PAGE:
Letting documentary filmmakers in on some of the most personal and intimate moments of his life did not come easy for Trayvon Warren. He wasn’t sure how it would impact his life. But with a little encouragement from his mom, the Washington, D.C.-native agreed to be one of the central subjects in the film Check It, which documents the story of a 200-plus youth movement of the same name, that Warren is a founding member of. “I just want people to learn from it,” he says.

The Check It is a group of Black gay and transgender youth, who first banded together in 2007 to stand up to constant bullying and violence against them. Deemed a ‘gang’ (a term the group rejects) by law enforcement, and viewed as ‘trouble’ by the community at large, The Check It was a safe space for many young people living on the city’s margins. As Warren points out early in the film, the group had each other’s backs when no one else seemed to. It was a family.

The film, which has been screening in various North American cities and festivals this past year, offers a look inside The Check It through four of its founding members — Warren, (known as Tray), Skittles, Day Day and Alton. Filmmakers Dana Flor and Toby Oppenheimer, along with their crew, spent long days — sometimes from 10 a.m. to 5 a.m. the next morning — documenting the journey of The Check It as members worked with three mentors to transition from life on the street to places they’d rather be, such as fashion runways and boxing rings. Warren says his hope is that by watching the film, new generations of youth like them who are facing insurmountable challenges like systemic racism, poverty, homophobia and transphobia will learn from their journey. “Everybody don’t have to get violent and be violent to protect themselves, [there] is another way out and [there] is a different way you can handle the situations and do different things without being violent with it,” he says.

Trayvon ‘Tray’ Warren, one of the original members of The Check It.

For him, he found alternatives to violence after meeting Ronald Moten, who, after serving time in prison, returns to his community, eager to make a difference. He is one of the mentors central in The Check It members’ lives and in the film. Warren emphasizes that just one caring adult, like Moten, who listens — truly listens — to a young person can make a huge difference. “You have to have support,” Warren says. “A lot of young, and not just LGBTQ, people, don’t have support at home. It may not be in their household; it may just be in the streets . . . They just need a conversation; they just need somebody to talk to.”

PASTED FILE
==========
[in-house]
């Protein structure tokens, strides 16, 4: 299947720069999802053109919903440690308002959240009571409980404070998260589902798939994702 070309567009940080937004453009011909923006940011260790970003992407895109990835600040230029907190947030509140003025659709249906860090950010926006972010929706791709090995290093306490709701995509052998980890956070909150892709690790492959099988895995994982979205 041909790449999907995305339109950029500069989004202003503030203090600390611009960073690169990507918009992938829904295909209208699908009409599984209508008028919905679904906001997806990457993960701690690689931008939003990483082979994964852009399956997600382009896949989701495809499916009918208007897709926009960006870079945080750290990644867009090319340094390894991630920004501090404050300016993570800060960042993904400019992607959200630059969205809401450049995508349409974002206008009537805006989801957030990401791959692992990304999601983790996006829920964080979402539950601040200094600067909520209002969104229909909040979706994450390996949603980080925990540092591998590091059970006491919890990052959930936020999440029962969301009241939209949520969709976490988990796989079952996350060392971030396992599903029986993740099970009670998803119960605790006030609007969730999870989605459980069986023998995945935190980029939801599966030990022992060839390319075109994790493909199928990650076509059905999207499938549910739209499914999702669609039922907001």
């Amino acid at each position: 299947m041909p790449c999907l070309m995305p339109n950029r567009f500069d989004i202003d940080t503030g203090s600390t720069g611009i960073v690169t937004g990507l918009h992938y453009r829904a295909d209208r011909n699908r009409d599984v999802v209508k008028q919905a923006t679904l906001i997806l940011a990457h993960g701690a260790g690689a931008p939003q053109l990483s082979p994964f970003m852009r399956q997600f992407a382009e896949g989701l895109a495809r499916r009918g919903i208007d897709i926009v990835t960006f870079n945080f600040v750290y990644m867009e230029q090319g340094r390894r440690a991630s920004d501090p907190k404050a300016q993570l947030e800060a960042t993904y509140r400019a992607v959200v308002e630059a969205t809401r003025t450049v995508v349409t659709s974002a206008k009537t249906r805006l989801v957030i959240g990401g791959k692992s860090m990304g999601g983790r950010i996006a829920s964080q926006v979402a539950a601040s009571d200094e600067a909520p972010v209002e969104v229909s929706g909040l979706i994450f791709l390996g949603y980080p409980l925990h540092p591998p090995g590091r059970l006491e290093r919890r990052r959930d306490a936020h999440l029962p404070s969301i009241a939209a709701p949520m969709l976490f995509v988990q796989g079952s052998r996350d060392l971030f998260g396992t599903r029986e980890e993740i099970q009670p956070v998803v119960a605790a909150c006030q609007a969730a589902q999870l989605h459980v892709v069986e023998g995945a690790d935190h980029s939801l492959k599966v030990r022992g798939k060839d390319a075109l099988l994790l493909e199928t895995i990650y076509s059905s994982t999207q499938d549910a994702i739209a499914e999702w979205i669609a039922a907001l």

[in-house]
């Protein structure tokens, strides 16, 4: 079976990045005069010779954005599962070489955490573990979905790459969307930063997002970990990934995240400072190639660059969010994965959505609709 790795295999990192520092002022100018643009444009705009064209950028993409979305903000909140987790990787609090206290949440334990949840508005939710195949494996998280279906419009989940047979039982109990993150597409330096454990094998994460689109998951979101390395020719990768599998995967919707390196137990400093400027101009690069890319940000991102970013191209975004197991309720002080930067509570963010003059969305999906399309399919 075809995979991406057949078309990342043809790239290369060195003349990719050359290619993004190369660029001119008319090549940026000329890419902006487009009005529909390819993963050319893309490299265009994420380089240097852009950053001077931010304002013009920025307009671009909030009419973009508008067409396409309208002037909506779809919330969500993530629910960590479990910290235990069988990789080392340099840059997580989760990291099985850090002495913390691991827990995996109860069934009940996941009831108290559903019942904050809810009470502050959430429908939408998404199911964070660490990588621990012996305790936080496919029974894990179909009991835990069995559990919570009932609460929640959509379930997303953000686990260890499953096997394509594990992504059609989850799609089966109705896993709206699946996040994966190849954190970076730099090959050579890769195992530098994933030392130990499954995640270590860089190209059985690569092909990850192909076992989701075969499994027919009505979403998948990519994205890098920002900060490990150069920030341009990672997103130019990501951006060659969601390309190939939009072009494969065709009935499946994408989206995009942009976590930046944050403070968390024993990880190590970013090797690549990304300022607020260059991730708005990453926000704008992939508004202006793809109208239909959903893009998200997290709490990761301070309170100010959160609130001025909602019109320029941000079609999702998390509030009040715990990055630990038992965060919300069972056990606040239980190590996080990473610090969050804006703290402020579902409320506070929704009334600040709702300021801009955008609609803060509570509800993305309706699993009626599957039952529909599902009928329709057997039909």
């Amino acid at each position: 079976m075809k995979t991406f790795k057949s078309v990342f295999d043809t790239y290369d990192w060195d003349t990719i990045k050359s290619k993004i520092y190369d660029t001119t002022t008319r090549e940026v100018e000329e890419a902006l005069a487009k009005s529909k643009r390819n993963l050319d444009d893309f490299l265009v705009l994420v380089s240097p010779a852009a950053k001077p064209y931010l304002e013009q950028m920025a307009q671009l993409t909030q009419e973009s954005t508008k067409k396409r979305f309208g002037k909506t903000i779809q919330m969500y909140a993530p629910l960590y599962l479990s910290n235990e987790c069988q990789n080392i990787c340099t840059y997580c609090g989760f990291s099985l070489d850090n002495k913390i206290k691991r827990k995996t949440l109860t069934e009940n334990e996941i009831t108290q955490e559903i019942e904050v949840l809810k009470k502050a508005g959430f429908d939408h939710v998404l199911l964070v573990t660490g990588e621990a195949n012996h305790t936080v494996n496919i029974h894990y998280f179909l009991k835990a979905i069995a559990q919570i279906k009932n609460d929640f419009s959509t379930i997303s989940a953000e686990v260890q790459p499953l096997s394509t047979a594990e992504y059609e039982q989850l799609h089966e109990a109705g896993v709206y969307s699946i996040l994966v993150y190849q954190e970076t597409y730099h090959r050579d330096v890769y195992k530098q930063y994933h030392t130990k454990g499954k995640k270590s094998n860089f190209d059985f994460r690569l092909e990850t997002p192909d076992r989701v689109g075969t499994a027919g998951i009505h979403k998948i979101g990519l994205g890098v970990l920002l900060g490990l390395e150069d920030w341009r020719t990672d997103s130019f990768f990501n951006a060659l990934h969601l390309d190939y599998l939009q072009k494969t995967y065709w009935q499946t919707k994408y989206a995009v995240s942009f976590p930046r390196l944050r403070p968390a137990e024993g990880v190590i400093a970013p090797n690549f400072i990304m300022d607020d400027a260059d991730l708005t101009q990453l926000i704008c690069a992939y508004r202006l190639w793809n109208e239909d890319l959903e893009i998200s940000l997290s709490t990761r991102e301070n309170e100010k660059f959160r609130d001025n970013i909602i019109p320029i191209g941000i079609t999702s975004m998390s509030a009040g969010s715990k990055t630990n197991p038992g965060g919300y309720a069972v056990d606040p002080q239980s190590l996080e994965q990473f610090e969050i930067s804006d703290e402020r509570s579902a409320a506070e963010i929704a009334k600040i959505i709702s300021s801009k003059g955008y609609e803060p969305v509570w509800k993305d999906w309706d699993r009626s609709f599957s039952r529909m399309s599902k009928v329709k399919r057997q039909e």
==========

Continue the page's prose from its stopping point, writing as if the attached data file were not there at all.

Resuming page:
As the film progresses it becomes clear the impact that these adults have on the lives of The Check It members. Beyond Moten, Skittles, who has a passion and talent for boxing, is paired up with Duke, a trainer who runs a local boxing gym and Tray, Alton and Day Day are accepted into a fashion apprenticeship program. Under the mentorship of program lead Jarmal Harris, they work with other youth to plan and execute a high-production fashion show.

Check It scenes range from deeply personal and intimate moments — a highly emotional visit between Day Day and his mother at a halfway house or an upset Tray sitting on a curbside trying to report a sexual assault and being met with utter disregard — to scenes ripe with conflict between Check It members and others. Personal accounts of everything from addiction and abuse to prostitution ensue. However, there is a noticeable gap, poignantly articulated by CBC Arts columnist and host, Amanda Parris. There is little discussion of the deep-rooted, complex issues such as systemic discrimination and poverty that are at play within each young person’s life.

“It’s important for people to understand that hurt people, hurt people and healed people, heal people.”

Still, both Moten and Warren say they are pleased with the final result. “I think that the biggest thing was this is a story that people needed to know about marginalized young people that a city had forgotten about right in the nation’s capital, where a lot of stuff was going on blocks away from the White House,” explains Moten. He mentions that because of the filmmakers’ track record creating The Nine Lives of Marion Berry, a documentary centred on former D.C. mayor Marion Berry, Moten trusted them to tell The Check It’s story.

What he’s most excited about is that in the time since filming began, The Check It has evolved into Check It Enterprises, a social enterprise building off some of the members’ passion for fashion with merchandise like T-shirts available for purchase. Not just that, but many of the group leaders, like Warren, are stepping into peer mentor roles for pre-teens and teens now growing up in the area. Moten calls them change agents in the community.

“It’s important for people to understand that hurt people, hurt people and healed people, heal people,” he says. “With the children in Check It, that’s what it was, they were bullied and they would fight back, but sometimes they would end up being people who would be aggressive . . . [As adults] the best thing that we can do is just absorb their pain, so they can heal, and then give them an outlet to go back and heal other people so we can have peace and empowerment to continue.”

Priya Ramanujam is the editor of Urbanology Magazine. She co-founded the publication in 2004 with Adrian McKenzie, while a journalism student at Humber College.

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